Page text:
Does a National Health Insurance Program Correlate with Life Satisfaction among Older Adults? Longitudinal Findings from a Natural-Experimental Design in Taiwan

Chi Chiao, National Yang Ming University

Using data from the Taiwan Longitudinal Study on Aging, we sought to evaluate whether National Health Insurance (NHI) produces a longitudinal beneficial effect on life satisfaction of older Taiwanese adults. Results from growth curve models indicated a significant decline in life satisfaction after the 1999 Chi-Chi earthquake and no significant increase after 2003 SARAS; however, a significant increase in this after 12-year NHI establishment. In addition, the pre-NHI uninsured had a significantly lower level of life satisfaction before NHI establishment in comparison to the pre-NHI insured through Government Employee insurance (ß=-1.38, p<0.05), even controlling for concurrent medical care utilization and health status. And, NHI significantly reduced gaps in life satisfaction between the pre-NHI uninsured and the pre-NHI insured over time. These findings suggest a long-term effect of the NHI policy on life satisfaction among older adults. The NHI efforts to promote life satisfaction among older adults should be recognized.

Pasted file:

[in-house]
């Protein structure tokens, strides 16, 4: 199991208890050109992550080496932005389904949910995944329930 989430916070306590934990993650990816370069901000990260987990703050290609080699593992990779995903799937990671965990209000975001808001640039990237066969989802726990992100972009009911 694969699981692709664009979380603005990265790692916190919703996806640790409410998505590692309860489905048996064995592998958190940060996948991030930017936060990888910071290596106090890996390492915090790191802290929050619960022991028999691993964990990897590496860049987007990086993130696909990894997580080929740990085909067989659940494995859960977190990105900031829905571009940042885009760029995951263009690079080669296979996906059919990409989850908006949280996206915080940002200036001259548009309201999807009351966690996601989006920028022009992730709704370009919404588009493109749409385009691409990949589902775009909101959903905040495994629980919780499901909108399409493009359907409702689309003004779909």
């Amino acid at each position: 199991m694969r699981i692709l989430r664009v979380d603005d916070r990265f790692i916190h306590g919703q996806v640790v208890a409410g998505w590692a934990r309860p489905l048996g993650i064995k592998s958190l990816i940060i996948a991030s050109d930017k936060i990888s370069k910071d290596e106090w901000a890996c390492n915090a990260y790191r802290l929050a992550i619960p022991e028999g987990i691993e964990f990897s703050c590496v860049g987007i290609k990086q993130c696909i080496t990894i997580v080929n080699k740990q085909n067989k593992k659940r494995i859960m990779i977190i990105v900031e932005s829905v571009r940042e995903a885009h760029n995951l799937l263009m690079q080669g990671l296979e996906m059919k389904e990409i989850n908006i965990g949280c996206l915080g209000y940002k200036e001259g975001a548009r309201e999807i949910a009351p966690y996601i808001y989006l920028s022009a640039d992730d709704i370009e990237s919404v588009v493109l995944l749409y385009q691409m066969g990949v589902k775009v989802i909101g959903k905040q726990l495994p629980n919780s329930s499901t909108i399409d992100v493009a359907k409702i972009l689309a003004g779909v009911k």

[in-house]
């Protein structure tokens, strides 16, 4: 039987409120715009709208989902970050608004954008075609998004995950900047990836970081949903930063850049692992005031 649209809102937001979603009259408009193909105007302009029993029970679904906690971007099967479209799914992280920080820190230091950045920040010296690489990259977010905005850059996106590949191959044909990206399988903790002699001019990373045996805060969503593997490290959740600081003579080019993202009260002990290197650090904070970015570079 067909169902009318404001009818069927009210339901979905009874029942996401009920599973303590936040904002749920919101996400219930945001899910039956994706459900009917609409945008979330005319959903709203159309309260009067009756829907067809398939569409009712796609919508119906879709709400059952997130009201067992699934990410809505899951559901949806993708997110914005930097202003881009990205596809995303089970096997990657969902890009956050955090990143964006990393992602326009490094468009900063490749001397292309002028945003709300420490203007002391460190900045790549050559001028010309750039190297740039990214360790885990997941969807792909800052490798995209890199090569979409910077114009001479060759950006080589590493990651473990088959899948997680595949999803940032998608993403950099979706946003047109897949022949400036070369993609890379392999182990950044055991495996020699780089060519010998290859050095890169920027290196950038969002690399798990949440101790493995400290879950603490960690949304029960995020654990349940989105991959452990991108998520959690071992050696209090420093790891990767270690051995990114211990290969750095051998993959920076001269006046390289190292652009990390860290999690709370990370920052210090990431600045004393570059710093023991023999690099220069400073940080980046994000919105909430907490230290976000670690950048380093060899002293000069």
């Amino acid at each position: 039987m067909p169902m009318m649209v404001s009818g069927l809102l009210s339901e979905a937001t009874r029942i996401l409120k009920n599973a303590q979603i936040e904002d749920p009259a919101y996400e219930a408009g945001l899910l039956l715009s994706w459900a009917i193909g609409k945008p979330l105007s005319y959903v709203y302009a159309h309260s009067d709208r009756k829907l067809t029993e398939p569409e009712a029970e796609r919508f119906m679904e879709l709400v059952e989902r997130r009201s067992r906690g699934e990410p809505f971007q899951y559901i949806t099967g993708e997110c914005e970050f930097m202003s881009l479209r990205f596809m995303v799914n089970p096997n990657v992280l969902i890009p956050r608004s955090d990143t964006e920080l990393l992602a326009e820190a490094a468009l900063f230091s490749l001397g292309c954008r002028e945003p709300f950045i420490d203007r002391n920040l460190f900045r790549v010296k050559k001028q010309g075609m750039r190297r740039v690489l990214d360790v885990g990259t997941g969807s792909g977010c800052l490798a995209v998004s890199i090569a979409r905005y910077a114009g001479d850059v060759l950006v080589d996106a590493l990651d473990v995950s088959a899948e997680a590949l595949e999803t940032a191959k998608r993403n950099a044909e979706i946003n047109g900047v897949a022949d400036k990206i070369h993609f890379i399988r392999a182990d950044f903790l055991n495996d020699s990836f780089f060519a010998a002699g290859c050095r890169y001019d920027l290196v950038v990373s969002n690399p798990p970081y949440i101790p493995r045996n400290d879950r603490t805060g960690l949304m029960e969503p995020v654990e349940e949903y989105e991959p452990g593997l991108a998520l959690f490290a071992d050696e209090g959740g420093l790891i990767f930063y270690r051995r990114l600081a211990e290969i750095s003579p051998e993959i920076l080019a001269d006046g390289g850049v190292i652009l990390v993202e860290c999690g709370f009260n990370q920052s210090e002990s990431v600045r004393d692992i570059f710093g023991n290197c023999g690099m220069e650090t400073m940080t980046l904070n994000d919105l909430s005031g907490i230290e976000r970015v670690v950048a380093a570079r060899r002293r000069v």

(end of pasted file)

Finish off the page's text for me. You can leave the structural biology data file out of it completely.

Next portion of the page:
See paper

Presented in Poster Session 2